The National Institutes of Mental Health recently marked Brain Awareness Week, an annual celebration of neuroscience featuring school visits, community lectures and laboratory tours focused on brain science.

This year, the NIH has made several significant advances in the area of neuroscience and mental health through its NIH BRAIN Initiative. The BRAIN Initiative is aimed at developing technologies to map the circuits of the brain to understand their effect on cognitive function and behavior.

Thomas Insel

Thomas Insel

“We think that tools that can decode the language of the brain at the speed of thought can also help us diagnose and ultimately treat mental disorders,” NIMH Director Thomas Insel, MD, wrote in a blog post. “If mental disorders can be defined as circuit disorders, what some have called ‘connectopathies,’ one of the fruits of the BRAIN Initiative will be the tools to define mental disorders with greater precision.”

On his blog, Insel listed some of the most important developments in brain science over the past year.

1. The Human Connectome Project has generated data on more than 500 subjects.

In the same way that the Human Genome Project has created a map of human genetic sequence, the Human Connectome Project is working to provide a “reference atlas” of macro-level brain connections. This data will in turn be used to evaluate brain development, diseases and differences between species. Within the next few months, the Human Connectome Project is expected to complete its multimodal study of 1,200 healthy adults, including 300 pairs of twins, Insel wrote on his blog.

“Already, data on over 500 subjects have been made public, creating an unprecedented treasure trove for students who want to explore individual variation in brain pathways,” Insel wrote.

2. The NIH BRAIN initiative has recently launched its first 58 projects.

As part of the BRAIN initiative, the NIH has funded numerous projects, and 58 have launched recently, according to Insel. One of these features wireless nano-stents as sensors to make a network in the brain’s blood vessels, essentially creating a GPS map across the networks of the brain. Another project will use focused ultrasound to noninvasively activate deep brain structures. Projects have also been initiated that will focus on new imaging tools. One such project is aimed at increasing spatial resolution 100-fold, and another will seek to capture regional activity in ambulatory study subjects.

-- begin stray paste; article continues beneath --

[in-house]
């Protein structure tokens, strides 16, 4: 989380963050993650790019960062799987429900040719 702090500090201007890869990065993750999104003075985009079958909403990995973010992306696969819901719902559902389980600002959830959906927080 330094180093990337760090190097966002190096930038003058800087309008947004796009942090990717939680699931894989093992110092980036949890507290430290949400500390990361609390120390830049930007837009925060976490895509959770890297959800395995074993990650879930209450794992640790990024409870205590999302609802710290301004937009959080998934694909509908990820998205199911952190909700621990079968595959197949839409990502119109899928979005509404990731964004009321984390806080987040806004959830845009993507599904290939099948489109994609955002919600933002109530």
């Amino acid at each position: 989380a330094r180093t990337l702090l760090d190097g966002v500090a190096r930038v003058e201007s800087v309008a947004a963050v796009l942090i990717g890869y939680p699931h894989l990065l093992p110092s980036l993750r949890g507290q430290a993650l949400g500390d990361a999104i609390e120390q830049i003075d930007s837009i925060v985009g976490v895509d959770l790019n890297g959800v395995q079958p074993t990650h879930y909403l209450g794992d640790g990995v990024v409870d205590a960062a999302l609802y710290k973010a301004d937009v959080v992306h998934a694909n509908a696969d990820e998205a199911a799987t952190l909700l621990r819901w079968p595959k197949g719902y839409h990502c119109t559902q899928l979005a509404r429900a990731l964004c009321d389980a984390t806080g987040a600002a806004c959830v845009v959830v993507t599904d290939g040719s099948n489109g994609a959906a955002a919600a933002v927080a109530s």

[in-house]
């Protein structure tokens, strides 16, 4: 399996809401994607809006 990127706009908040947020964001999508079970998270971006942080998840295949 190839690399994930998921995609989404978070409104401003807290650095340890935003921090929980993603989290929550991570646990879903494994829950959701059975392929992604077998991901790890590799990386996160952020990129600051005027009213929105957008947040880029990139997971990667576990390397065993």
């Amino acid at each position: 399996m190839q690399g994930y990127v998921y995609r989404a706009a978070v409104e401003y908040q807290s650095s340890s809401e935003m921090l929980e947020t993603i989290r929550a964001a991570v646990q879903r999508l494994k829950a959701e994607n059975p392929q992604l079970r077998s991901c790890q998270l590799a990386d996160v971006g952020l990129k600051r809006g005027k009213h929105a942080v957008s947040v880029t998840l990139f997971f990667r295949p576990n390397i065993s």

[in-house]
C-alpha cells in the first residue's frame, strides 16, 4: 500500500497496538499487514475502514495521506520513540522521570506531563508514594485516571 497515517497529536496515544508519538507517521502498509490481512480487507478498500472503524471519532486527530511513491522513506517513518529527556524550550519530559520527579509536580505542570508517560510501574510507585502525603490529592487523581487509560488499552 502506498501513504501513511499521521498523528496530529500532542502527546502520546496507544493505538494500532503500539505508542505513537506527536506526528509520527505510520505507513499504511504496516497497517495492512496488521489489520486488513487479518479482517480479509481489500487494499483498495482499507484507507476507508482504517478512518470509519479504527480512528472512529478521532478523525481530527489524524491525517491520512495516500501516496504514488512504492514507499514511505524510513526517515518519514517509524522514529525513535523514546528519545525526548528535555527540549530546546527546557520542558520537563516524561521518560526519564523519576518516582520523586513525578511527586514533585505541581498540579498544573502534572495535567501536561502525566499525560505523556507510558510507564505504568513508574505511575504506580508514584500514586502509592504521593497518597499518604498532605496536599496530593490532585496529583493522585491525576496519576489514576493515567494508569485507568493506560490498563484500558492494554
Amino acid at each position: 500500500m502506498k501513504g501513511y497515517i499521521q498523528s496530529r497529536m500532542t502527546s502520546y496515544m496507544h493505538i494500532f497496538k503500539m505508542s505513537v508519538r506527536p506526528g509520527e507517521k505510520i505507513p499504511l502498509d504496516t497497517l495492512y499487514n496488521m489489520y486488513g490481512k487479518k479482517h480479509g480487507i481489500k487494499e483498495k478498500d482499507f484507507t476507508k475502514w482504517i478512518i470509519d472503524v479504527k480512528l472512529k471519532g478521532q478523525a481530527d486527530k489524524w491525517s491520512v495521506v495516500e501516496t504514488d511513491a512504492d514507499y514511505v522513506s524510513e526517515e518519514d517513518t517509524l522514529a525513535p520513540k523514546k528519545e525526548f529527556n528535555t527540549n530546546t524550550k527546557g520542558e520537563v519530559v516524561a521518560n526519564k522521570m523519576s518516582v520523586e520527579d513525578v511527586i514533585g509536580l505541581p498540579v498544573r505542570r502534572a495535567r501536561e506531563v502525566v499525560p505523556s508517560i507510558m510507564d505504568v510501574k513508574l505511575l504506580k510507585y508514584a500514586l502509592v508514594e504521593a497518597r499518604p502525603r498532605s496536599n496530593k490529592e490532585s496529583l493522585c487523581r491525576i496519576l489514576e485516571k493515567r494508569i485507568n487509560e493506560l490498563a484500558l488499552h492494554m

“We don’t know if any of these high-risk projects will succeed, but the BRAIN initiative, like the Apollo program — another great American project — is an opportunity to push the boundaries of how we study this frontier, in this case inner space rather than outer space,” Insel wrote.

3. The BRAIN Initiative has announced plans to develop new brain recording/stimulation tools.

According to Insel, the NIH BRAIN Initiative has also begun to formulate plans to develop invasive brain recording and stimulation technologies for patients with neurological disorders. Additionally, the NIH will create a training arm to educate scientists in the use of these new technologies, and will reach out to small companies to join the effort.

“We will be expanding our current efforts to define the different types of brain cells and brain circuits, as well as developing new tools for large-scale recording and decoding of brain circuit activity,” Insel wrote.